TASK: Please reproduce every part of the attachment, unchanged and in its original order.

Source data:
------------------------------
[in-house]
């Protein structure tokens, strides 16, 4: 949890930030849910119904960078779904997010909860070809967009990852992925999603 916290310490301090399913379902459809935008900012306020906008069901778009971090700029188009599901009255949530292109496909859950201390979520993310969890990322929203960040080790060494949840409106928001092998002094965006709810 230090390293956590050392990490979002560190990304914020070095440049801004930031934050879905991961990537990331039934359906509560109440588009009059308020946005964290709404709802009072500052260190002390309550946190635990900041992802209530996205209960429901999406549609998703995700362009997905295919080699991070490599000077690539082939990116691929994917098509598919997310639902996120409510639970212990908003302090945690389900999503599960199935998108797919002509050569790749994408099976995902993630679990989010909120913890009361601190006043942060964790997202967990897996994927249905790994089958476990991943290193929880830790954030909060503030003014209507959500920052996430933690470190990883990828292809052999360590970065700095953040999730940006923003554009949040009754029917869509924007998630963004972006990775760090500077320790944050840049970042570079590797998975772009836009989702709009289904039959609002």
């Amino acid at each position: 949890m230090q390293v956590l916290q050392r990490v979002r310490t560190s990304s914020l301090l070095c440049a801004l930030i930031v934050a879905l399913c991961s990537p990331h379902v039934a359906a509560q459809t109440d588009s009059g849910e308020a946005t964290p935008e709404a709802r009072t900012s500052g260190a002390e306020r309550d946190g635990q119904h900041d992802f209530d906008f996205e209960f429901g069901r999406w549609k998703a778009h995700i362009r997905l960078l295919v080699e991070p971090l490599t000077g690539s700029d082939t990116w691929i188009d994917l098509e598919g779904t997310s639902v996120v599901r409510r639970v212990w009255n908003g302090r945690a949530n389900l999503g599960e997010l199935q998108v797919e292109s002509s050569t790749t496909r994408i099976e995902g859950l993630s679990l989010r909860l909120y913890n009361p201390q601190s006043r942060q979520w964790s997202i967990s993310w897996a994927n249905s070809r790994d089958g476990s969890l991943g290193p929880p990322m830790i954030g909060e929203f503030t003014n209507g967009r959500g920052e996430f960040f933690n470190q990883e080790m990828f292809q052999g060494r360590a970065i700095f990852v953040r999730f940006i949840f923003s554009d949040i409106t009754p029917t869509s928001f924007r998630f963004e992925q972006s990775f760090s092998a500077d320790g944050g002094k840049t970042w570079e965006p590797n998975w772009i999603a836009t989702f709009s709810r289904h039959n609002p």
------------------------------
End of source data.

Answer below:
[in-house]
């Protein structure tokens, strides 16, 4: 949890930030849910119904960078779904997010909860070809967009990852992925999603 916290310490301090399913379902459809935008900012306020906008069901778009971090700029188009599901009255949530292109496909859950201390979520993310969890990322929203960040080790060494949840409106928001092998002094965006709810 230090390293956590050392990490979002560190990304914020070095440049801004930031934050879905991961990537990331039934359906509560109440588009009059308020946005964290709404709802009072500052260190002390309550946190635990900041992802209530996205209960429901999406549609998703995700362009997905295919080699991070490599000077690539082939990116691929994917098509598919997310639902996120409510639970212990908003302090945690389900999503599960199935998108797919002509050569790749994408099976995902993630679990989010909120913890009361601190006043942060964790997202967990897996994927249905790994089958476990991943290193929880830790954030909060503030003014209507959500920052996430933690470190990883990828292809052999360590970065700095953040999730940006923003554009949040009754029917869509924007998630963004972006990775760090500077320790944050840049970042570079590797998975772009836009989702709009289904039959609002």
């Amino acid at each position: 949890m230090q390293v956590l916290q050392r990490v979002r310490t560190s990304s914020l301090l070095c440049a801004l930030i930031v934050a879905l399913c991961s990537p990331h379902v039934a359906a509560q459809t109440d588009s009059g849910e308020a946005t964290p935008e709404a709802r009072t900012s500052g260190a002390e306020r309550d946190g635990q119904h900041d992802f209530d906008f996205e209960f429901g069901r999406w549609k998703a778009h995700i362009r997905l960078l295919v080699e991070p971090l490599t000077g690539s700029d082939t990116w691929i188009d994917l098509e598919g779904t997310s639902v996120v599901r409510r639970v212990w009255n908003g302090r945690a949530n389900l999503g599960e997010l199935q998108v797919e292109s002509s050569t790749t496909r994408i099976e995902g859950l993630s679990l989010r909860l909120y913890n009361p201390q601190s006043r942060q979520w964790s997202i967990s993310w897996a994927n249905s070809r790994d089958g476990s969890l991943g290193p929880p990322m830790i954030g909060e929203f503030t003014n209507g967009r959500g920052e996430f960040f933690n470190q990883e080790m990828f292809q052999g060494r360590a970065i700095f990852v953040r999730f940006i949840f923003s554009d949040i409106t009754p029917t869509s928001f924007r998630f963004e992925q972006s990775f760090s092998a500077d320790g944050g002094k840049t970042w570079e965006p590797n998975w772009i999603a836009t989702f709009s709810r289904h039959n609002p």